FIT: The Chambers Pivot Newsletter
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Quick notes to help you get more done in less time. . . next week. 

In this issue:

- Techniques for FIT
- Being Human
- Random Stuff

Techniques for FIT

  • Finish your next week on paper before starting on Monday. The week will be incredibly productive. 
  • Use your extra free time to hand-write a dozen random notes to friends. I just received one and I can't stop smiling. 
  • Create a handy year-at-a-glace calendar for 2017. It's incredibly helpful to see the monthly flow of vacation days, events, and holidays as you're making plans.
  • One more thing for next week. Ignore the small stuff. 

Being Human - Dumber

Remind your managers to pause before helping their people

"Speed is the ultimate weapon," the speaker on stage breathlessly proclaims. I agree. Speed is an advantage. First to market, first to adopt, first to respond, etc. 

That said, when it comes to management, speed makes your people dumber. Believe me, I know. 

Are you familiar with the Transition Curve? 
Transition Curve

When you're transitioning your people to a new and better tomorrow, progress is bound to dip at first as your people shed the shackles of the past on their way to growth. This pattern happens in school, in athletics, and in daily life as well. Any time we take on a new skill or learn a new lesson, we're excited at first, see some immediate progress, then we take what I call, "the plunge," into confusion, resentment, and withdrawal. We hang our there a while before finally latching on to hope, exploring new ways, and confidently enter our better tomorrow. 

There's more too it, of course, there's conscious competence, unconscious incompetence, etc, but in general, transitioning from one state into a future state follows the curve. 

Knowing this, and knowing how painful "the plunge" was for me, when promoted to management, I set out to eliminate the curve for my people. To speed up the learning process. Bring tomorrow to today. 

How, you ask?

Simple. I told my people everything they needed to know. I was great at answering all of their questions, solving most of their problems, and eliminating all uncertainty, doubt, and fear.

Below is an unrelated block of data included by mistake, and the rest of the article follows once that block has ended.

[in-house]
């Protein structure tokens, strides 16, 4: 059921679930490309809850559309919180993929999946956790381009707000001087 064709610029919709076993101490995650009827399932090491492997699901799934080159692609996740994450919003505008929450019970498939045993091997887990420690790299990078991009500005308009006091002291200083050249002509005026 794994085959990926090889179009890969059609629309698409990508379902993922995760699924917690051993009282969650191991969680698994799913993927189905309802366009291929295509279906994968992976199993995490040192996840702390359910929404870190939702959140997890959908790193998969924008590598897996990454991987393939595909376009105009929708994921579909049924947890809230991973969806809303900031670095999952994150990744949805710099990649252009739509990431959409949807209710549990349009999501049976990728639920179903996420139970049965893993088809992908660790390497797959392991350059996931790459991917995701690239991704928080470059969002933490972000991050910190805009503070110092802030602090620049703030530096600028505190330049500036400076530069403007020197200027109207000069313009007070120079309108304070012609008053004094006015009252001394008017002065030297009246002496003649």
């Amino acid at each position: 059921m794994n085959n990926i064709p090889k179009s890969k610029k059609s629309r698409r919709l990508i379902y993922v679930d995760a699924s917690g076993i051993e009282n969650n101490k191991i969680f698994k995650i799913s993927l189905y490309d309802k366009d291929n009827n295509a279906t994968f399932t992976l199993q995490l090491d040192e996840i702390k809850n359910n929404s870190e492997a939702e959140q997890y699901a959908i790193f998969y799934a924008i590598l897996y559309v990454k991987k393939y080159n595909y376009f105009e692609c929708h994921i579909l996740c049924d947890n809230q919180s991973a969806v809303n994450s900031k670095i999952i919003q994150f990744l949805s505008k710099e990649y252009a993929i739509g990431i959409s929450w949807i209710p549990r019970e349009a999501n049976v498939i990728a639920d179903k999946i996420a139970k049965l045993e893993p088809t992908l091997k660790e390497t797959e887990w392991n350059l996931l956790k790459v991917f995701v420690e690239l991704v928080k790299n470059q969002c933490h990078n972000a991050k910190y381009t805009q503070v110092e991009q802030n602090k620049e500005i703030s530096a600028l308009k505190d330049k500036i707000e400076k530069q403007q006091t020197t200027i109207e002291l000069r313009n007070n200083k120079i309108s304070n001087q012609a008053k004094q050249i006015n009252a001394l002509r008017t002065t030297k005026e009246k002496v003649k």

My shortcut

It wasn't long before I felt overworked, stressed out, and miserable. Even worse, I made my people dumber. 

Here's the thing. Remind your managers that their people need to wallow in the depths of despair. Just a little. They need to fight through the urge to bail out and find their way to tomorrow. 

the transition curve respected

The fastest path to smarter, self-directed, and engaged employees is by monitoring their energy levels and helping them wallow in their filth just long enough to get a taste of failure. Then pull them out. 

Your managers need to pause before making decisions for their people. 

The next time you see a manager jumping up to take care of a problem that's escalating, remind them that sometimes, the fastest way to speed up results, is to slow down. They'll look at you and think, "Really, buddah?" but hang in there, you'll eventually get through to them. 

Random Stuff


Last weekend we were enjoying a family meal at my parent's home and I reverted to my teenage self as a big bowl of my mother's famous chili was set down in front of me. I grab a handful of saltines and crush them mercilessly, filling up the bowl until the soup turns to chili paste, which I begin shoveling into my mouth. 

That's when I notice the table is eerily quiet. 

I look up, head inches from the table, arm around my bowl, and see the entire table looking my way. 

"What?" I shrug. "It's not like I do this all the time," I say. The comfort food is settling satisfyingly into my belly.

Everyone remains quiet.

My lovely daughter speaks up, "Remember when I first brought my boyfriend to dinner with the family? When we met you at the restaurant"

I smile and nod. I like her boyfriend.

"Of course," I say, "that little cajun place. Why?"

"Well, after dinner, he asked, 'Was your dad ever in prison?""

I sit back, dumbfounded, wiping my mouth with my sleeve. "Prison?"


Then it hits me.  

Upcoming Offerings

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